What Kind of Blueberries Grow Best in Partial Shade?


A home garden or edible landscape is enhanced visually and gastronomically by the inclusion of blueberry bushes, which belong to the genus Vaccinium. According to the University of Illinois Extension, these neat, erect shrubs thrive in plant hardiness zones 3 through 8 of the United States Department of Agriculture and may be seen growing well throughout the majority of the United States. When preparing the soil for blueberries, it is necessary to ensure that there is an adequate amount of acidity, that there is sufficient irrigation, and that the planting location is both rich and well-drained. They are prolific even when they are planted in areas that are shaded by trees or buildings, which is a fortunate trait given that their sun exposure needs are not as stringent as those of other plant species.


The rabbiteye and southern highbush cultivars of blueberries are regarded as being the most shade resistant of all blueberry varieties. However, all blueberries are able to withstand some level of shade.

Forest Blueberry Species

The southern United States is home to a variety of blueberry species that are found growing wild in the shadow of wooded areas. These blueberry species are often sold by nurseries that specialise in native plants and provide mail order services. These include Darrow’s blueberry (Vaccinium corymbosum, hardy in USDA zones 5 through 8) and the southern highbush blueberry (Vaccinium corymbosum) (Vaccinium darrowii, USDA zones 8a through 11).

Both of these species produce very high-quality fruit, which is why they have been so valuable in the breeding of commercial blueberry variants. Blueberry varieties that are indigenous to the northern regions of the world have a propensity to be less tolerant of shade and are more likely to develop as expansive open thickets in full light.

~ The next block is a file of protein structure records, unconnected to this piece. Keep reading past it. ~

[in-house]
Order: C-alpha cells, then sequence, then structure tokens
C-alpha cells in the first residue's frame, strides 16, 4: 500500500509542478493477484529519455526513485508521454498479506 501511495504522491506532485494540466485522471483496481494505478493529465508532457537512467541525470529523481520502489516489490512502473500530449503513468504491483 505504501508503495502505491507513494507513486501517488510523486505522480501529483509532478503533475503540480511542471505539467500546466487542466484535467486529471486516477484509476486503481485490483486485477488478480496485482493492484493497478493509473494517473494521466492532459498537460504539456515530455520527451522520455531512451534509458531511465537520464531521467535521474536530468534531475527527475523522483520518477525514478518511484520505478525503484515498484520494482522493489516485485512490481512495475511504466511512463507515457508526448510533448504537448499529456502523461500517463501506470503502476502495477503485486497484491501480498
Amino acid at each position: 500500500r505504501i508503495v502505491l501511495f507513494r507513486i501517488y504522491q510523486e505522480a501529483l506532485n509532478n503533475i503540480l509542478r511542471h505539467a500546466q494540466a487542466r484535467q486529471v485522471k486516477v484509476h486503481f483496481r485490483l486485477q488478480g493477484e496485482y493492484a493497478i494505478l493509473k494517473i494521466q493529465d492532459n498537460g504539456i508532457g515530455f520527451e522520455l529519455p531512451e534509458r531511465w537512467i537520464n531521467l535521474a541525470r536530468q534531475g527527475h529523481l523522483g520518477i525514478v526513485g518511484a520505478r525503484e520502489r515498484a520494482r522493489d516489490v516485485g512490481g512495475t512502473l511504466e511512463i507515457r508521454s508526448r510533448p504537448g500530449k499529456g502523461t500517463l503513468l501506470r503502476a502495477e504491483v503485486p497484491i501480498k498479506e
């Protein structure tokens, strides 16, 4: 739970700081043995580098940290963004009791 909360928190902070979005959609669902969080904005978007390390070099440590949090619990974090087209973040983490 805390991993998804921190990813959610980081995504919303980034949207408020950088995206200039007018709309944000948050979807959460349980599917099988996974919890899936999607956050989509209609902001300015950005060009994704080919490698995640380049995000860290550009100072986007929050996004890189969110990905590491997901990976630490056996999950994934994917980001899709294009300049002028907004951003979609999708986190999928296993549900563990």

Improved Blueberry Varieties

There are three primary categories that may be used to classify improved blueberry varieties: rabbiteye, southern highbush, and northern highbush. Because the first two varieties were derived mostly from natural southern blueberries, they have a higher tolerance for shade than those that were solely bred from northern sorts of blueberries.

Some of the most well-known cultivars of rabbiteye are known as ‘Powderblue,’ ‘Premier,’ and ‘Tifblue.’ ‘O’Neal,’ ‘Sunshine Blue,’ and ‘Georgia Gem’ are considered to be three of the finest types of southern highbush. The varieties of northern highbush that are less tolerant of shadow are ‘Patriot,’ ‘Bluecrop,’ and ‘Meader,’ yet it is nevertheless worthwhile to cultivate them in partial sun.

Effects of Shade

Although it is true that all blueberries can survive some level of shade, the general rule is that fruit output will decrease as the level of shadow rises. However, in order for plants to produce enough fruit to make the effort of growing them at home worthwhile, they need to get direct sunlight for at least four hours each day.

Blueberries thrive in environments that are warm and dry, but they do need some afternoon shade in order to maintain their optimal level of health and production. When blueberries are grown in areas with a lot of shadow, their stems become long and lanky, and they lose the compact, leafy appearance that makes them so appealing as landscape plants.

The Evergreen Huckleberry

The evergreen huckleberry is a species that is related to the wild blueberry (Vaccinium ovatum). According to the Washington State University Clark County Extension, this plant may thrive in USDA zones 7 through 9. It is quite similar to the wild blueberries that are found in the Southeast, with the exception that its fruit is more miniature and that it does not shed its leaves in the autumn.

Evergreen huckleberries, which may reach heights of ten feet and thrive alongside massive conifers in the coastal mountains of the Pacific Northwest, need some protection from the sun in order to survive. At spite of the fact that Vaccinium ovatum has never been cultivated as a food crop, its berries are tasty and the plants may be found in native plant nurseries around the country.